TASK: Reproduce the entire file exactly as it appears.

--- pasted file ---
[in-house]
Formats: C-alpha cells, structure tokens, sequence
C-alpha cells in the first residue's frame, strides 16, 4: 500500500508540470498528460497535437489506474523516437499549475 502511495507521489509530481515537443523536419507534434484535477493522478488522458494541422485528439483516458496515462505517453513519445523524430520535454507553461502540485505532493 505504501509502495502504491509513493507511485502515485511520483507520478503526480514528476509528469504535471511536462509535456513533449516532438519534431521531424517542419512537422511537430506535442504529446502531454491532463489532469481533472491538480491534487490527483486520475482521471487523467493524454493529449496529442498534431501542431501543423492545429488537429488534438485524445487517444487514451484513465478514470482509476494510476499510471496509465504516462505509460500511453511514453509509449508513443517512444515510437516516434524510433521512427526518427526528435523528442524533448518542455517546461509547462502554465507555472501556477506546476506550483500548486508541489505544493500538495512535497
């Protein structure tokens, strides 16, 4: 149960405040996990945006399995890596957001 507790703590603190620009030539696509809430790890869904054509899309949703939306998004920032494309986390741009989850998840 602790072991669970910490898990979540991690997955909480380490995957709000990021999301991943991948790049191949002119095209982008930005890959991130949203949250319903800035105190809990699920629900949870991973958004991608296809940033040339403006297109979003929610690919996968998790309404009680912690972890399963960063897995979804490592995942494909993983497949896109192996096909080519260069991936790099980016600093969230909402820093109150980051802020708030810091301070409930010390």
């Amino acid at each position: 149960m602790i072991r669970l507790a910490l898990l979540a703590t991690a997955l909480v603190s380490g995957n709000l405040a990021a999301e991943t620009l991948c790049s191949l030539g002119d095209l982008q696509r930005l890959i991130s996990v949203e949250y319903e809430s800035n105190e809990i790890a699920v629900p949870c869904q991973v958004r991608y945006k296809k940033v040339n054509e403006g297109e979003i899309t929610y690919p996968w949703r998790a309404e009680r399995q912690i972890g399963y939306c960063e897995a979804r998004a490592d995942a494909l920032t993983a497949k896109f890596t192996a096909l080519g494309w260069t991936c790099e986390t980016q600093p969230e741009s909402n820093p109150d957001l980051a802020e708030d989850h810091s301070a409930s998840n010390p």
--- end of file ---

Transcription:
[in-house]
Formats: C-alpha cells, structure tokens, sequence
C-alpha cells in the first residue's frame, strides 16, 4: 500500500508540470498528460497535437489506474523516437499549475 502511495507521489509530481515537443523536419507534434484535477493522478488522458494541422485528439483516458496515462505517453513519445523524430520535454507553461502540485505532493 505504501509502495502504491509513493507511485502515485511520483507520478503526480514528476509528469504535471511536462509535456513533449516532438519534431521531424517542419512537422511537430506535442504529446502531454491532463489532469481533472491538480491534487490527483486520475482521471487523467493524454493529449496529442498534431501542431501543423492545429488537429488534438485524445487517444487514451484513465478514470482509476494510476499510471496509465504516462505509460500511453511514453509509449508513443517512444515510437516516434524510433521512427526518427526528435523528442524533448518542455517546461509547462502554465507555472501556477506546476506550483500548486508541489505544493500538495512535497
């Protein structure tokens, strides 16, 4: 149960405040996990945006399995890596957001 507790703590603190620009030539696509809430790890869904054509899309949703939306998004920032494309986390741009989850998840 602790072991669970910490898990979540991690997955909480380490995957709000990021999301991943991948790049191949002119095209982008930005890959991130949203949250319903800035105190809990699920629900949870991973958004991608296809940033040339403006297109979003929610690919996968998790309404009680912690972890399963960063897995979804490592995942494909993983497949896109192996096909080519260069991936790099980016600093969230909402820093109150980051802020708030810091301070409930010390």
């Amino acid at each position: 149960m602790i072991r669970l507790a910490l898990l979540a703590t991690a997955l909480v603190s380490g995957n709000l405040a990021a999301e991943t620009l991948c790049s191949l030539g002119d095209l982008q696509r930005l890959i991130s996990v949203e949250y319903e809430s800035n105190e809990i790890a699920v629900p949870c869904q991973v958004r991608y945006k296809k940033v040339n054509e403006g297109e979003i899309t929610y690919p996968w949703r998790a309404e009680r399995q912690i972890g399963y939306c960063e897995a979804r998004a490592d995942a494909l920032t993983a497949k896109f890596t192996a096909l080519g494309w260069t991936c790099e986390t980016q600093p969230e741009s909402n820093p109150d957001l980051a802020e708030d989850h810091s301070a409930s998840n010390p």